Thursday, April 26, 2012

Obamacare also rises

I published some work recently (along with the ACA-Effects Posse of Nyhan, Sides, McGhee, and Greene) suggesting that voting for health reform was very costly for House Democrats in 2010, causing them to run 5-6 points worse in the November elections and quite possibly costing them control of the chamber. Well, there's a flipside to this, it turns out. The New York Times reports that two conservative House Democrats -- Reps. Jason Altmire and Tim Holden of Pennsylvania -- lost their primaries earlier this week largely because of their opposition to health reform. So they might well have lost their seats to Republicans in November 2010 had they supported the bill. Instead, they lost their seats to other Democrats because they voted against it. Sucks to be them.

Alert readers, please be on the lookout for other Democrats who opposed ACA and are now facing primary challenges as a result.


Anonymous said...


I read that Holden, at least, was running in a newly drawn district that only covered 20% of his previous district. I'm sure it would be difficult to control for his in a quantitative study (I'd be very interested to hear you spectulate as to how), but it's certainly something to keep in mind when assessing the cause of his defeat.

Thanks for the great blog.


dmarks said...

I'm reluctant to call it the Affordable Care Act, as it has directly resulted in soaring healthcare costs. Not surprising, with specific parts of the law such as the one forcing medical equipment makers to raise their prices.\

Obamacare is a fair name. I am pretty sure, but not entirely, that the name was thought up by a Democrat. And the Obama campaign is using the name "Obamacare" in its campaign information.

Seth Masket said...

Soaring health care costs? Quite the opposite, actually.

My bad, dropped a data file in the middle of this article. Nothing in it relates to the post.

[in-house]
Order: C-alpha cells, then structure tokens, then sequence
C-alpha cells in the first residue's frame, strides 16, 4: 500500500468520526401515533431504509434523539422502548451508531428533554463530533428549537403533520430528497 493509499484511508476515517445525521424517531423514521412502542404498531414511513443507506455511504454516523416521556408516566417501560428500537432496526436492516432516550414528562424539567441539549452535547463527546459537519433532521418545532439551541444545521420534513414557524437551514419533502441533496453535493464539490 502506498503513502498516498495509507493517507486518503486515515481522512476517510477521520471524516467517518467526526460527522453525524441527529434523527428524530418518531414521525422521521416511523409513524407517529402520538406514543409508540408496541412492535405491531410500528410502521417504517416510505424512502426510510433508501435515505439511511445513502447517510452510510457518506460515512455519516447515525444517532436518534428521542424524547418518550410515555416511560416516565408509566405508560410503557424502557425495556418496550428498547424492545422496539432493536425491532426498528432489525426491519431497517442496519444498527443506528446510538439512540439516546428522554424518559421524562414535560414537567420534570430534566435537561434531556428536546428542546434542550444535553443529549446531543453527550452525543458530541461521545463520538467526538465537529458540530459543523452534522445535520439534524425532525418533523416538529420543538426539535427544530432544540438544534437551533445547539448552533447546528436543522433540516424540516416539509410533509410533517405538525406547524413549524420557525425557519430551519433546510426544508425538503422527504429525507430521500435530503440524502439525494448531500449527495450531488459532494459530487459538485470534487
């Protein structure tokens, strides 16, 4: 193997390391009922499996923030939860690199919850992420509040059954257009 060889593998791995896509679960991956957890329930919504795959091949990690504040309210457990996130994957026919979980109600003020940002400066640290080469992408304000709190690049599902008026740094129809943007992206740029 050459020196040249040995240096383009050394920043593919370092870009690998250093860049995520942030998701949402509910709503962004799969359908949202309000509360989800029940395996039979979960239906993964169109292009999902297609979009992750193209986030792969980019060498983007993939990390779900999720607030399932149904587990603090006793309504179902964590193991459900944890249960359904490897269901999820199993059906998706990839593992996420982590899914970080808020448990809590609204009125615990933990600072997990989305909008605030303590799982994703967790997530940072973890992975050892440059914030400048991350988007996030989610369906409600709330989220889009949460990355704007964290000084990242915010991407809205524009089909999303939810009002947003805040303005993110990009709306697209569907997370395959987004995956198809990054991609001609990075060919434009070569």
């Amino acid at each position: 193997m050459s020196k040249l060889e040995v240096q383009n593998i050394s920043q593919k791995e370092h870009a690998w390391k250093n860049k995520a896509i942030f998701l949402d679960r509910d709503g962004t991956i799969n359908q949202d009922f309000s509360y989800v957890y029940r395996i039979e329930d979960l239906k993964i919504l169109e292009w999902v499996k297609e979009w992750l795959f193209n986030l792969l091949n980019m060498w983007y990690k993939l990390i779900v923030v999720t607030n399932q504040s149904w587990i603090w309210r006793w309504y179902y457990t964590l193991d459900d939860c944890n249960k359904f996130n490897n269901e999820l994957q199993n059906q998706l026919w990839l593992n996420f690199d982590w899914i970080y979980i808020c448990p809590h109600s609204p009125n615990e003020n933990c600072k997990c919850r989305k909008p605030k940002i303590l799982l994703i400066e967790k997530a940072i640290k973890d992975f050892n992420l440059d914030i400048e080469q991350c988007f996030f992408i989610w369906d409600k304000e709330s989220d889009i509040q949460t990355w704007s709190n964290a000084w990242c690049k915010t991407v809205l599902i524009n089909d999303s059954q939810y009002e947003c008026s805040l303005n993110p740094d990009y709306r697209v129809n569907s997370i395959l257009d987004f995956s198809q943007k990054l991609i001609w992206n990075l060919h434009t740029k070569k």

Also, no, Republicans were the ones who started calling it Obamacare, although Obama has recently tried to reclaim the name.

philip said...

Unfortunately the story is a little more complicated than that.

1) Critz-Altmire was an incumbent vs. incumbent matchup, one of whom voted against the ACA the other said he would have voted against it had he been in Congress at the time. But labor pulled out all the stops for Critz, so he won, despite only having represented ~30% of the district previously.

2) Cartwright, although his challenge was vaguely from the left, in fact began his campaign saying that he too opposed Obamacare, implying that it had not gone far enough. Once his challenge gained traction he flip-flopped, no doubt in an effort to reassure progressive party actors and secure their support. And as anonymous notes, Holden represented relatively of the new PA-17, which is 8-9% more democratic than the previous version.

dmarks said...

9% is a significant increase in costs:

from here

"Cong. Baldwin specifically promised the healthcare bill would reduce healthcare costs for millions of people, but since this legislation has been signed into law, costs have risen by 9 percent and the average premium has risen by $1,300."

Obamacare was coined by the Hillary Clinton campaign.... the same campaign which launched the "Obama is a Muslim" meme in emails.

example 1

dmarks said...

And here is information on how Obamacare has had the opposite of the claimed effect of reducing the uninsured.

Seth Masket said...

The question is not by how much health care spending increased over the past two years. It's been increasing faster than inflation for decades. The question is how much it was increasing relative to other years, and as the Times story shows, the increases in '09 and '10 were historically low.

Meanwhile, I doubt one could ever identify who first coined the term "Obamacare." (And Wiki Answers is hardly authoritative!) Like "Hillarycare" or "Reaganomics," the term was kind of a natural emergence. Probably hundreds of political operatives and journalists converged on it independently as soon as Obama started mentioning health reform in his presidential campaign.

dmarks said...

Still, the excessive increases (on top of the growing ranks of uninsured), some as a direct result of "ACA" policies (such as the specific one forcing medical equipment makers to hike their prices) are making healthcare less affordable for sure. Not more.

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